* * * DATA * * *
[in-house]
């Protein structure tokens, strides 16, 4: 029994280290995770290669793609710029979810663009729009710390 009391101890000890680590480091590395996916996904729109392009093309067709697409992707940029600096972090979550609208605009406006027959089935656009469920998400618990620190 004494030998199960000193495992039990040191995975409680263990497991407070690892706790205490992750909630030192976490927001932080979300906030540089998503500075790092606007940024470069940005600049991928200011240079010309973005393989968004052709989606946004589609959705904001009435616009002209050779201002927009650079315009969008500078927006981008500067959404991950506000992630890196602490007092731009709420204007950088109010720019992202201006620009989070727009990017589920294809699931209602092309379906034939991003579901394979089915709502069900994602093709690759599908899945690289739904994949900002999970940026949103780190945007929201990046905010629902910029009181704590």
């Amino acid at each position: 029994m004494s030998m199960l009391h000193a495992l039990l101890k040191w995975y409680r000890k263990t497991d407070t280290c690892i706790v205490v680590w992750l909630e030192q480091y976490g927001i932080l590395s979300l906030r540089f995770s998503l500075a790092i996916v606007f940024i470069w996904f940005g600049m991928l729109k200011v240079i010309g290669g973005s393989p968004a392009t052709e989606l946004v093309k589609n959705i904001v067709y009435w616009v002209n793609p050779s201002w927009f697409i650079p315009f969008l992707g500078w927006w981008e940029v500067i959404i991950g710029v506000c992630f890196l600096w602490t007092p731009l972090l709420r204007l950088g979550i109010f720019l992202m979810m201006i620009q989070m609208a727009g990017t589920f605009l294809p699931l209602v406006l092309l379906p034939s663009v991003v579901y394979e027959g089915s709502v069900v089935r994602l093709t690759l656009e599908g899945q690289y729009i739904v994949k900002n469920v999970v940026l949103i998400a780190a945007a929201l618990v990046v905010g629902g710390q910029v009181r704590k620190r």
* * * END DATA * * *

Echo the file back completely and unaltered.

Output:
[in-house]
């Protein structure tokens, strides 16, 4: 029994280290995770290669793609710029979810663009729009710390 009391101890000890680590480091590395996916996904729109392009093309067709697409992707940029600096972090979550609208605009406006027959089935656009469920998400618990620190 004494030998199960000193495992039990040191995975409680263990497991407070690892706790205490992750909630030192976490927001932080979300906030540089998503500075790092606007940024470069940005600049991928200011240079010309973005393989968004052709989606946004589609959705904001009435616009002209050779201002927009650079315009969008500078927006981008500067959404991950506000992630890196602490007092731009709420204007950088109010720019992202201006620009989070727009990017589920294809699931209602092309379906034939991003579901394979089915709502069900994602093709690759599908899945690289739904994949900002999970940026949103780190945007929201990046905010629902910029009181704590």
């Amino acid at each position: 029994m004494s030998m199960l009391h000193a495992l039990l101890k040191w995975y409680r000890k263990t497991d407070t280290c690892i706790v205490v680590w992750l909630e030192q480091y976490g927001i932080l590395s979300l906030r540089f995770s998503l500075a790092i996916v606007f940024i470069w996904f940005g600049m991928l729109k200011v240079i010309g290669g973005s393989p968004a392009t052709e989606l946004v093309k589609n959705i904001v067709y009435w616009v002209n793609p050779s201002w927009f697409i650079p315009f969008l992707g500078w927006w981008e940029v500067i959404i991950g710029v506000c992630f890196l600096w602490t007092p731009l972090l709420r204007l950088g979550i109010f720019l992202m979810m201006i620009q989070m609208a727009g990017t589920f605009l294809p699931l209602v406006l092309l379906p034939s663009v991003v579901y394979e027959g089915s709502v069900v089935r994602l093709t690759l656009e599908g899945q690289y729009i739904v994949k900002n469920v999970v940026l949103i998400a780190a945007a929201l618990v990046v905010g629902g710390q910029v009181r704590k620190r």